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[cfo] where to find tree-ssa implementation / questions about rtl implementation.
- From: schaecsn <schaecsn at gmx dot net>
- To: gcc at gcc dot gnu dot org
- Cc: loki at gcc dot gnu dot org
- Date: Thu, 10 Aug 2006 15:11:35 -0700 (PDT)
- Subject: [cfo] where to find tree-ssa implementation / questions about rtl implementation.
- Reply-to: schaecsn at gmx dot net
I'm interested in the code factoring optimization project http://gcc.gnu.org/projects/cfo.html
I checked out the code ( svn checkout svn://gcc.gnu.org/svn/gcc/trunk cfo ) but I just find the RTL implementation in rtl-factoring.c . I just wonder in which file I can find the tree-ssa form implementation.
I started to read the RTL implementation and try to understand it. Literature builds suffix trees but the RTL implementation uses other data structures. Is there a particular reason not to follow well established algorithms?
That's how far I understand the algorithm:
1. fill_hash_bucket fills a hash table of hash tables with all statements (It can also happen that different statements end up in the same bucket, I guess).
2. collect_pattern_seq goes over each distinct combination of seq_candidates ( (cand1, cand2), (cand1, cand3), (cand1, cand4), ..., (cand2, cand1), (cand2, cand3), (cand2, cand4), ..., (cand3, cand1), (cand3, cand2), (cand3, cand4), ... etc) and calls match_seq(cand<x>, cand<y>):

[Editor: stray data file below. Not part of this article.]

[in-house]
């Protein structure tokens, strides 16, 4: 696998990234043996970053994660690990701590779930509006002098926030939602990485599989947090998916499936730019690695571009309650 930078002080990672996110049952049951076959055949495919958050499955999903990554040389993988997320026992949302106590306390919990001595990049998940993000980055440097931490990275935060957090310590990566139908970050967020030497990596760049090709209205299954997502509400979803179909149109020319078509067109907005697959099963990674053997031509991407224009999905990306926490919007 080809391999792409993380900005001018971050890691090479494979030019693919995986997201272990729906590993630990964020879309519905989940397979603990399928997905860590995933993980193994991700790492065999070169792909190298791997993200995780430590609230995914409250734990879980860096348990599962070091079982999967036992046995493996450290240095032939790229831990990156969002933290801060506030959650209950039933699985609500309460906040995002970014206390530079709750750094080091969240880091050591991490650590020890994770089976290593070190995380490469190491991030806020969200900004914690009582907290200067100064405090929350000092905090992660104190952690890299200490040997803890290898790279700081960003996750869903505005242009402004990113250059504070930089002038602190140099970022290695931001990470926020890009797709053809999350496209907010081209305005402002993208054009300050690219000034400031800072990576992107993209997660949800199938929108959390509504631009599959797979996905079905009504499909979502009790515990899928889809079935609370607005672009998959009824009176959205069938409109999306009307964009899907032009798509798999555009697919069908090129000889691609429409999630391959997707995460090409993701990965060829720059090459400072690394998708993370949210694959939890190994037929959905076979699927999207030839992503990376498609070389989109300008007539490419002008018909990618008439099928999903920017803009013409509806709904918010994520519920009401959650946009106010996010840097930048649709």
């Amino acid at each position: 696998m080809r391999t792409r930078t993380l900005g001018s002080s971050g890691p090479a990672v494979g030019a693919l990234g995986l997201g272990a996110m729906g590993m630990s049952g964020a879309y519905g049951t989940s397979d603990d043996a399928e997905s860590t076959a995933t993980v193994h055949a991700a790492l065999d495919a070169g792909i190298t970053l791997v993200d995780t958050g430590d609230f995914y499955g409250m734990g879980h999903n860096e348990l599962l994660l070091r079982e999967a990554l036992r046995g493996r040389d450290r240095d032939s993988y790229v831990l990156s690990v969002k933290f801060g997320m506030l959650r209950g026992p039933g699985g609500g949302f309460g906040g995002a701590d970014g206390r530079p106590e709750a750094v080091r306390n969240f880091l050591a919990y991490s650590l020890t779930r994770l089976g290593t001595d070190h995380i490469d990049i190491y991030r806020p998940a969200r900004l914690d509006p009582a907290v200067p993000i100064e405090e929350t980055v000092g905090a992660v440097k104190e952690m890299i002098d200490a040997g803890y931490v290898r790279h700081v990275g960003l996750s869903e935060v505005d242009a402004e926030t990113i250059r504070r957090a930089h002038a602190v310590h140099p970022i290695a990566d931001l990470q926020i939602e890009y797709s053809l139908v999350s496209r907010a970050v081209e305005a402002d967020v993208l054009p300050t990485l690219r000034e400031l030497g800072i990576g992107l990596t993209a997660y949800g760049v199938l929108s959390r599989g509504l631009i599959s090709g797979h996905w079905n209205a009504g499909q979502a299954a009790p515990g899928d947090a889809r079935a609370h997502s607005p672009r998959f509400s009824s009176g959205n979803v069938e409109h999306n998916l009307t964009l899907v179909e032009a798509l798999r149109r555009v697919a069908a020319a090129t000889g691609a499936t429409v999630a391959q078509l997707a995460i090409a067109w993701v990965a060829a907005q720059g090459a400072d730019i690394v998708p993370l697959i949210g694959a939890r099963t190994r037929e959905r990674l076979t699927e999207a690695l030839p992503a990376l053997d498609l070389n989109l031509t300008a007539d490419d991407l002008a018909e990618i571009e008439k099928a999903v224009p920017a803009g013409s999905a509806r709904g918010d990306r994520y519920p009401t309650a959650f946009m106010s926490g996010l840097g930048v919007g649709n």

for cand<x> and cand<y> the longest identical code sequences up to cand<x> and cand<y> are extracted. Next, lists of matching sequences pattern_seqs are build. Here I'm confused! First time this function gets called with (cand1, cand2) and cand2 will be the first element in that list, then (cand1, cand3) get passed and cand3 will be the next element ... that goes on till(cand<n-1>, cand<n>). As seen above, this function gets called with all possible combinations, so the the next combinations are (cand2, cand1), (cand1, cand3) etc. That means that an arbitrary cand<x> gets added n-times to that list. Is this true?